Working through configuration of an Alexmos gimbal, it appears that for ArduPilot to command the gimbal to “point camera here” (ROI) that the gimbal needs to have a magnetometer installed on the camera bracket.
Without it, I’ve found that the only way “point camera here” works with Alexmos is if the copter and gimbal are initialized facing “north.” And then I suspect there would be significant drift.
I don’t recall seeing this requirement when testing a Storm32 gimbal controller - I’m going to have to go back and check.
I had assumed that the ArduPilot simply used the gimbal’s home position and commanded appropriate gimbal pan/yaw offset to aim at the ROI. It sure would be nice to see some sort of tech article about this topic.
For a copter that can yaw independent of flight path, it might be easiest to configure a gimbal as a two-axis device only - and use copter yaw to point the camera - and command the gimbal to tilt to aim at the target altitude. No help for other vehicle types.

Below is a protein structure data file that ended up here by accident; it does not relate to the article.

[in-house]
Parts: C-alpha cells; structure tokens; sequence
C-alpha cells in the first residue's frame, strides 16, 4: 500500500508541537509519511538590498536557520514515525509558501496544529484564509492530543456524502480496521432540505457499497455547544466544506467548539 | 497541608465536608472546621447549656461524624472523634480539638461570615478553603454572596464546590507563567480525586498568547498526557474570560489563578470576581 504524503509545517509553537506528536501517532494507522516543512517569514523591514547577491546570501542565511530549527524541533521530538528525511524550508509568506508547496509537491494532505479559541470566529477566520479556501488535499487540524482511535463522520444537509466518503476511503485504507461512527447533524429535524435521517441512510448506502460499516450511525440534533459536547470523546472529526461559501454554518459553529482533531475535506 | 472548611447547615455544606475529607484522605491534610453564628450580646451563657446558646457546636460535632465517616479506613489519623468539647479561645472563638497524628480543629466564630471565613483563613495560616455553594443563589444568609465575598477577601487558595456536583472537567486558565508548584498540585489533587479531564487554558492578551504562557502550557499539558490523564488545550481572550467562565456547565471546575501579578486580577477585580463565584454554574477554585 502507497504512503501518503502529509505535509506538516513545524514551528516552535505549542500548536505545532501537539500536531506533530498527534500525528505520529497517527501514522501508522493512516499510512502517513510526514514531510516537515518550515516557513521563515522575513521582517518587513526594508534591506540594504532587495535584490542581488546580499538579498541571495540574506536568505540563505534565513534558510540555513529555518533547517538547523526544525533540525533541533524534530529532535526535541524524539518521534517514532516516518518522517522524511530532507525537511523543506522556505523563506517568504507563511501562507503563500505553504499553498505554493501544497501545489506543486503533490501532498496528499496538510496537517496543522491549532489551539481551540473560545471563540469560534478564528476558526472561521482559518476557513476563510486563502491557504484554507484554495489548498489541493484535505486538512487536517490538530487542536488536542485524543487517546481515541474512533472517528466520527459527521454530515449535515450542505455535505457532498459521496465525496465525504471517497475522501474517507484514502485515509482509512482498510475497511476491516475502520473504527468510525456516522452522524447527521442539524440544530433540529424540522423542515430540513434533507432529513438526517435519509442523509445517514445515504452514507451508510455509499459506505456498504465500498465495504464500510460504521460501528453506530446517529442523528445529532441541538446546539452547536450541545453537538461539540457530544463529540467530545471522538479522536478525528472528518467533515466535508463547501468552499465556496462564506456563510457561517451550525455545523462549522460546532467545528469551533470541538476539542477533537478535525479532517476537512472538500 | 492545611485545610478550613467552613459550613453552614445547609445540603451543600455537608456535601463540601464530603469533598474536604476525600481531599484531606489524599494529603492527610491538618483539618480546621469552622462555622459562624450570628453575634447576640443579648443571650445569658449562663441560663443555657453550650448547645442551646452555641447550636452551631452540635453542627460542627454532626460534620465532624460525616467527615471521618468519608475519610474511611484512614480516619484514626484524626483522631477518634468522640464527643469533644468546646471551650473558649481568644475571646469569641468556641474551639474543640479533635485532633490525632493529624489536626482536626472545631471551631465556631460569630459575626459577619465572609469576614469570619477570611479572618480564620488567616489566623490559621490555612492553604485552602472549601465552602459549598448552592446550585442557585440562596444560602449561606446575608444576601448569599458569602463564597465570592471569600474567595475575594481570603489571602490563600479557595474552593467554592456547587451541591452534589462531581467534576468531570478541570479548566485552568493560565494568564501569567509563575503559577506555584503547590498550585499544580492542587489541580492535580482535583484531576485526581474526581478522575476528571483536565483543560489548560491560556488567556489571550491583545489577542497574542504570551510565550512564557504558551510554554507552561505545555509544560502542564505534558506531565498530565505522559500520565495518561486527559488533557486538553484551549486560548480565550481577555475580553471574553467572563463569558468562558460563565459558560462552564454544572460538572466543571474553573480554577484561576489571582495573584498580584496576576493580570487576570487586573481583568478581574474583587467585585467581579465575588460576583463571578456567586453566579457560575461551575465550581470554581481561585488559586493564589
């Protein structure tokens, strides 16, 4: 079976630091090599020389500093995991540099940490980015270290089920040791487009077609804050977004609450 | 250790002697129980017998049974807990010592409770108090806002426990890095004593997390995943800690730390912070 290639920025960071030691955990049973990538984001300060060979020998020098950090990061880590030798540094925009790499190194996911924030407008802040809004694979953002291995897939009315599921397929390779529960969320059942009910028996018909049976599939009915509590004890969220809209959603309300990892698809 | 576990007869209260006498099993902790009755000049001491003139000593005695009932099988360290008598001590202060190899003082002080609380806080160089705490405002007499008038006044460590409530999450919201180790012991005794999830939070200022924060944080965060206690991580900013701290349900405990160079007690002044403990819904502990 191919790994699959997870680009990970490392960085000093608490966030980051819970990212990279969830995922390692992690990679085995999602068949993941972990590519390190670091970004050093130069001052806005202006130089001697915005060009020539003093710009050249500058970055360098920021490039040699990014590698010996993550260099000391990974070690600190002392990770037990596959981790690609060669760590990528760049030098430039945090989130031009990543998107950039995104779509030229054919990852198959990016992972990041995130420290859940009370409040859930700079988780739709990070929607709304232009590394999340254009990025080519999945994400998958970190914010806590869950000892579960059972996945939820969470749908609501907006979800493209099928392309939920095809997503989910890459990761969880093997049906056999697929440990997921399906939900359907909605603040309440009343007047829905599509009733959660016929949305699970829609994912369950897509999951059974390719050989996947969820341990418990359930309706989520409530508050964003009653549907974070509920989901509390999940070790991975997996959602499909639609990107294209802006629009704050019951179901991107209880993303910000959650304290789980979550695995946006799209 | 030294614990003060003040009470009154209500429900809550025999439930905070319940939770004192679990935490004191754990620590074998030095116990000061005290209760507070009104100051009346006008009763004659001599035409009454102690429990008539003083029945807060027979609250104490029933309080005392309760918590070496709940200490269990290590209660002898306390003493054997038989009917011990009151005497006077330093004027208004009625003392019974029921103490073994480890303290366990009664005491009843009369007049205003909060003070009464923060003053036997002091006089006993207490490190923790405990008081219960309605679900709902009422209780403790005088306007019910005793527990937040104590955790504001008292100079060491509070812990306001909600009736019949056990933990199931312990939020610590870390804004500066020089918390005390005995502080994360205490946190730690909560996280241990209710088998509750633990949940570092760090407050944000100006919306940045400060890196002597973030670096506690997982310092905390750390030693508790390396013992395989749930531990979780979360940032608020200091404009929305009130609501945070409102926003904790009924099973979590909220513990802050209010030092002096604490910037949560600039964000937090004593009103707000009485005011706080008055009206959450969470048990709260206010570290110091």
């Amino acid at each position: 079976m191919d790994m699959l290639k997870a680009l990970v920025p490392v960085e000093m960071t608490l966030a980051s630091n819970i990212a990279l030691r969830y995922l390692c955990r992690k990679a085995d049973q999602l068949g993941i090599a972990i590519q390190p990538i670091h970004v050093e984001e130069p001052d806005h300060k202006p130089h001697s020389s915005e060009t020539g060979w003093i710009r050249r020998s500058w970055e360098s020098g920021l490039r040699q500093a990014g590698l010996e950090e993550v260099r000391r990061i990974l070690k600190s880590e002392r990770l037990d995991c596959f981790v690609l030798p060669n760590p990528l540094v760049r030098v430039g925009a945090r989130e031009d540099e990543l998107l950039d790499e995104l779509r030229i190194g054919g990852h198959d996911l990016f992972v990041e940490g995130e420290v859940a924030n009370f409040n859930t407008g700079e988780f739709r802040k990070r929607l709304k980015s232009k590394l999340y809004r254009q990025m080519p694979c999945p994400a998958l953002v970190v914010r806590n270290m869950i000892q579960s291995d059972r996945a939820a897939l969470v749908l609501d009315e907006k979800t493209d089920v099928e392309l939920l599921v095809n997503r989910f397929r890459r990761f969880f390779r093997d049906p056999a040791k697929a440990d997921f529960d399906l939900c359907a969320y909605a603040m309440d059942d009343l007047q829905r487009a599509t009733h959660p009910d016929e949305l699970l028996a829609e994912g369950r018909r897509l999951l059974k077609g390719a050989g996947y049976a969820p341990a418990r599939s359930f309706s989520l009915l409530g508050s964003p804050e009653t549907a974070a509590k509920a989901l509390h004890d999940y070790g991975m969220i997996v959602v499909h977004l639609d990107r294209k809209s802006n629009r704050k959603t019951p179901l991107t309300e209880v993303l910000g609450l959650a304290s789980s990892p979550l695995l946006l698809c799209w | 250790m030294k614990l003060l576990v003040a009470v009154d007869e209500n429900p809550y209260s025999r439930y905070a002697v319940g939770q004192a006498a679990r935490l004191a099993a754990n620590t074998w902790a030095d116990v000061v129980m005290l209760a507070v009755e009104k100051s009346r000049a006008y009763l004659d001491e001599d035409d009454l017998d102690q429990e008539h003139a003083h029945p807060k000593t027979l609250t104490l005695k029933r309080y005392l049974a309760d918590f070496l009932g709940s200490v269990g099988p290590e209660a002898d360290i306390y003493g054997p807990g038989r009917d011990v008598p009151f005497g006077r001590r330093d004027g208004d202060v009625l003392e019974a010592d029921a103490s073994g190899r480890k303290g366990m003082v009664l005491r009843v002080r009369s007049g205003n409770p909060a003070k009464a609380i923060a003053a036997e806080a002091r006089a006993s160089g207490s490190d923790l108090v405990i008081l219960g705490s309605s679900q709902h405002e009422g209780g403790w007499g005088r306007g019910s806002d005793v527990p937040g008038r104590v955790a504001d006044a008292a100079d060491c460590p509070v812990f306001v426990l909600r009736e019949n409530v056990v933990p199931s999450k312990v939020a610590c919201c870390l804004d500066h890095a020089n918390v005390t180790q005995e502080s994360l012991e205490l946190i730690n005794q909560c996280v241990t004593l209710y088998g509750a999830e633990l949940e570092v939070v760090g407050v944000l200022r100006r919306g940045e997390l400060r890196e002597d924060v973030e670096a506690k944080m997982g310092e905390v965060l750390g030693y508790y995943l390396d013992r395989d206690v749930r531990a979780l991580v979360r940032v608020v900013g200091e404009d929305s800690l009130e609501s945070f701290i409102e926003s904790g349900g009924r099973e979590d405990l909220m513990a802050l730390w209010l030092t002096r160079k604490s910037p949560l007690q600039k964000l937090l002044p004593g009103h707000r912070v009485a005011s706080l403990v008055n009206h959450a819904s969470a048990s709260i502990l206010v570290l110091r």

Actually - since few gimbals are setup to allow full 360 degree yaw - using copter yaw is the only guarantee a camera could be aimed in an automated mission.
As I recall in past tests of copters without a gimbal on missions using ROI and WP_YAW_BEHAVIOR that the ROI superseded WP_YAW_BEHAVIOR. Since the yaw limits of the gimbal are entered as parameters, it would be nice, but perhaps overly complicated, to have these two functions work together. That is, use the gimbal as far as it can - and then yaw the aircraft the rest of the way if necessary point the camera at the target.
I don’t see much written or asked about gimbal usage these days - I’m guessing it’s become tribal knowledge for the old-timers who worked through it, and new guys just fly DJI and don’t bother.
If someone can help me get a better understanding of these facets, I’d be happy to write up something to add to a wiki or doc.